My mind rebels against boredom.

When I find myself lacking external stimulation, my knee-jerk response is to seek out some means of filling that void: something to read, something to listen to, something to scribble or type or exercise or otherwise occupy my deactivated digits and neurons and attention.

I know I’m not alone in this, and I know I’m capable of muffling and rewiring that impulse. But that knowledge and capacity doesn’t change my default setting, which is to fill the emptiness with activities and entertainments.

I find this subconscious nudge away from boredom is particularly pronounced and pernicious when I’ve made some kind of change to my environment and norms. When I’ve moved to a new physical location, for instance, or when my work or exercise habits have undergone a substantial collection of tweaks, my determination to recalibrate things in a positive, prolific, healthful, and sustainable way often results in a jam-packed calendar that leaves little room for intellectual and psychological flex time: periods in which it is understood that I’ll do little or nothing, which gives my brain some breathing room and provides permission to not go go go for a spell, and to be okay with that.

You don’t have to be a workaholic to succumb to the seductive momentum of “doing things.”

Spacing out with something on Netflix or a podcast playing in the background is arguably just as much an activity as doing paid work, going for a run, or having a chat with a friend.

The distinction here is that being bored is actually a little bit psychologically distressing, and most of us have reflexes that help guide us away from that kind of distress.

Being bored on a semi-regular basis, though, can force us to flex our imaginations, dig deeper than we would otherwise be compelled to dig into personal issues and persistent, just-below-the-surface concerns, and unspool overwrought, overworked neurons.

There’s evidence that experiencing periodic spans of boredom is psychologically healthful: exercising and amplifying our capacity for focus, creativity, self-control, and our taste for novelty.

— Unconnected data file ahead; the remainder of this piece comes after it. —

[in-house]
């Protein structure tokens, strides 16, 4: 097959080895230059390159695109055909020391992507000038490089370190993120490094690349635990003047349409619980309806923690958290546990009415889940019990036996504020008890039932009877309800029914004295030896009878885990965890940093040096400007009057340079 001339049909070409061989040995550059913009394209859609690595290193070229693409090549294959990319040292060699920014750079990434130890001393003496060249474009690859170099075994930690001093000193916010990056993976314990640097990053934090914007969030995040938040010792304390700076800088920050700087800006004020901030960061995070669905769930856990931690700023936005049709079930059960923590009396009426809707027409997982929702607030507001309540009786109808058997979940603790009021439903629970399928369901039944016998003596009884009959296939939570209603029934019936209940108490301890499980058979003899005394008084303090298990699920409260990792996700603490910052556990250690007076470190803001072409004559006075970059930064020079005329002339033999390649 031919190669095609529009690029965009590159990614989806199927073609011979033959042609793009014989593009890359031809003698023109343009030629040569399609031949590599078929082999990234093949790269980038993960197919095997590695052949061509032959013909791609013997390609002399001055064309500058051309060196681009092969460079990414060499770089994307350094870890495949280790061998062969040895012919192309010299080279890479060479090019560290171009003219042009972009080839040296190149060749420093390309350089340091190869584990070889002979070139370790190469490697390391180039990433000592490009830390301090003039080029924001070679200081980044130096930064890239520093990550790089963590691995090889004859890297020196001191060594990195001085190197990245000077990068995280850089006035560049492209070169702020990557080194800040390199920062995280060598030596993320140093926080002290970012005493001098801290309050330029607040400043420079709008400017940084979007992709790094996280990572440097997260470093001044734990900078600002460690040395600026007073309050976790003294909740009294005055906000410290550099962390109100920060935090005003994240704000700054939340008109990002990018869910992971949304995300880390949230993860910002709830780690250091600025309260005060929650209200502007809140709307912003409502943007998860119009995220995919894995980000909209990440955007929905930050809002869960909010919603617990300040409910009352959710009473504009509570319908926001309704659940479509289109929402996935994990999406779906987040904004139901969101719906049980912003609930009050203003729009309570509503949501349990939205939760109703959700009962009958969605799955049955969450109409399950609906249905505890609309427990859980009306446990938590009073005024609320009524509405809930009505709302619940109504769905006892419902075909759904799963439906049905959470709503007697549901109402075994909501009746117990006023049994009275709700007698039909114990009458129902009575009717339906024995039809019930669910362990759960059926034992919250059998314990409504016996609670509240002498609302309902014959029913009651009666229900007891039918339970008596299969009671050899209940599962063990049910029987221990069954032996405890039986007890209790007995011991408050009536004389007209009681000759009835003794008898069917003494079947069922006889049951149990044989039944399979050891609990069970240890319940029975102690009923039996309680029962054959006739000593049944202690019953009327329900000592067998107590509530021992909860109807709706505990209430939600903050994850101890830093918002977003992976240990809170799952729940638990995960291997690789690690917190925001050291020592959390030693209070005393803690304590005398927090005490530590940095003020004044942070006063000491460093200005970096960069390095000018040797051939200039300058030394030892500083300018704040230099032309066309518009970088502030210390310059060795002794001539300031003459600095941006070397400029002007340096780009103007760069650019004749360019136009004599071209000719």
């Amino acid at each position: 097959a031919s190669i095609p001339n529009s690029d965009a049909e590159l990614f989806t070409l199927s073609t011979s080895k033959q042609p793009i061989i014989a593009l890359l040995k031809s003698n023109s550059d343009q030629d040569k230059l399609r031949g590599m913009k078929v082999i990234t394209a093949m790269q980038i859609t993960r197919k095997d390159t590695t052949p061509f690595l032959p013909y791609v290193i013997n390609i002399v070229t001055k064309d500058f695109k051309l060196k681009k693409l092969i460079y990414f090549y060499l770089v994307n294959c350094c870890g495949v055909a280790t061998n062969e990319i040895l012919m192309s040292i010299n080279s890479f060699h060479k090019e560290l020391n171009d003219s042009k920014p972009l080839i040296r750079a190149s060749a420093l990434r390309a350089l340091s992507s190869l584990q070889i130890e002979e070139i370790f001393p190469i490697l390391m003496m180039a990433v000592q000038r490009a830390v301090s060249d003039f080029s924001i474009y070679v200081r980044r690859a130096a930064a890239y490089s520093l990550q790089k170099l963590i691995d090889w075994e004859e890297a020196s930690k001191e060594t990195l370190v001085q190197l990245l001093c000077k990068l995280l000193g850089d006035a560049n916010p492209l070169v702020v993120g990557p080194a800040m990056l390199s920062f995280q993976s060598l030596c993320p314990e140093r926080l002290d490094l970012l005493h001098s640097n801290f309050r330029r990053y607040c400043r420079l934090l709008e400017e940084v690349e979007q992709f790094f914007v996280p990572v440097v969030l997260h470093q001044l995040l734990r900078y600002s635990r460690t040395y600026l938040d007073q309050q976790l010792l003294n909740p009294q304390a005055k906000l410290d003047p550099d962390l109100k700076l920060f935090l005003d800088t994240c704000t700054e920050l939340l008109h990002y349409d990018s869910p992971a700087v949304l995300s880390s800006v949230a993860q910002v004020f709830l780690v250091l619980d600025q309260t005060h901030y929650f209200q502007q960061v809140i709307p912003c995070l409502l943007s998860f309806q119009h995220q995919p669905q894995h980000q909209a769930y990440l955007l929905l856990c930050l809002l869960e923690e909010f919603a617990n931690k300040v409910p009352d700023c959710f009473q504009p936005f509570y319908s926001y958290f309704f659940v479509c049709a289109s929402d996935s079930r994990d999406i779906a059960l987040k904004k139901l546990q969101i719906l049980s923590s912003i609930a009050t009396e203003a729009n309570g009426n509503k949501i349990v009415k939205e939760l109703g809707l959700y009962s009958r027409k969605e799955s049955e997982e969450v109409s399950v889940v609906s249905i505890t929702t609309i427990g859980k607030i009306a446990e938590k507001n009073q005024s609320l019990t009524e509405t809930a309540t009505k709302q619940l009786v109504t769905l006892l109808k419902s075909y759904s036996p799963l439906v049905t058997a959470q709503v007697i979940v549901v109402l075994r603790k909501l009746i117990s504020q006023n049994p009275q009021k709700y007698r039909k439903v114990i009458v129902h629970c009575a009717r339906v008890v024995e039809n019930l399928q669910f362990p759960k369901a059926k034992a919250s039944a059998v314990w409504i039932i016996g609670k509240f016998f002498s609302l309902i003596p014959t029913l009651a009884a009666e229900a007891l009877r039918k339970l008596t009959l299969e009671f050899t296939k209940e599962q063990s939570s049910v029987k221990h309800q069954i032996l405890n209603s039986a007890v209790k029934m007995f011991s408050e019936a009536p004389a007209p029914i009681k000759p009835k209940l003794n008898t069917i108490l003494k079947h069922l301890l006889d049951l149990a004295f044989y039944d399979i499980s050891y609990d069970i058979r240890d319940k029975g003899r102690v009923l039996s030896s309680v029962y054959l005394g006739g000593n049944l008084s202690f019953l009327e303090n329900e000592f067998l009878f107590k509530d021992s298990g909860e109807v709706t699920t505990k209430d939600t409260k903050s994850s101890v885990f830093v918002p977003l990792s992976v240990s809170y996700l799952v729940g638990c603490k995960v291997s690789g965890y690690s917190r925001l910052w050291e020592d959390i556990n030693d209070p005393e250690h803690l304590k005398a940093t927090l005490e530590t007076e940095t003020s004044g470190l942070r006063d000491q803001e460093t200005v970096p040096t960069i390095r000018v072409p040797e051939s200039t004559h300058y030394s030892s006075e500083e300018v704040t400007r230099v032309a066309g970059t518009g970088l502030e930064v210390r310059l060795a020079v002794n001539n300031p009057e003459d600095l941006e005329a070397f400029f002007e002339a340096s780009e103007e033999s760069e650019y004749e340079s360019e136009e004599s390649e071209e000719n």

But my own anecdotal experience is why I try to catch myself when I fail to work periods of nothingness into a recently updated schedule.

I notice benefits to my thinking and mood when I allow myself to be bored for even five or ten minutes a day; it feels similar to but different from what I gain from meditation, and I notice its absence in the same way I notice when I’ve (for whatever reason) failed to maintain a consistent exercise routine.

I’ve also found that if I’m ever stuck in a truly unmotivated, don’t-feel-like-doing-anything mindset, consciously forcing myself to do nothing at all—to sit in my own head for a while—makes my brain crave stimulation, which then often results in a period of enthusiastic focus and activity.

Some people have boredom-inducing forcing functions built into their lives, because of the nature of their work, home life, or some other variable that leaves them with periods of nothingness that are tricky or impossible to fill with any kind of typical activity.

Something to consider, if that’s you, is trying to lean into that boredom a bit—just for a while—to see if it adds something to your non-bored moments (as opposed to psychologically struggling against the boredom, and doing everything you can to fill those moments with your smartphone or a magazine or whatever else).

Boredom isn’t pleasant, but it can be counterintuitively, holistically productive, at times.

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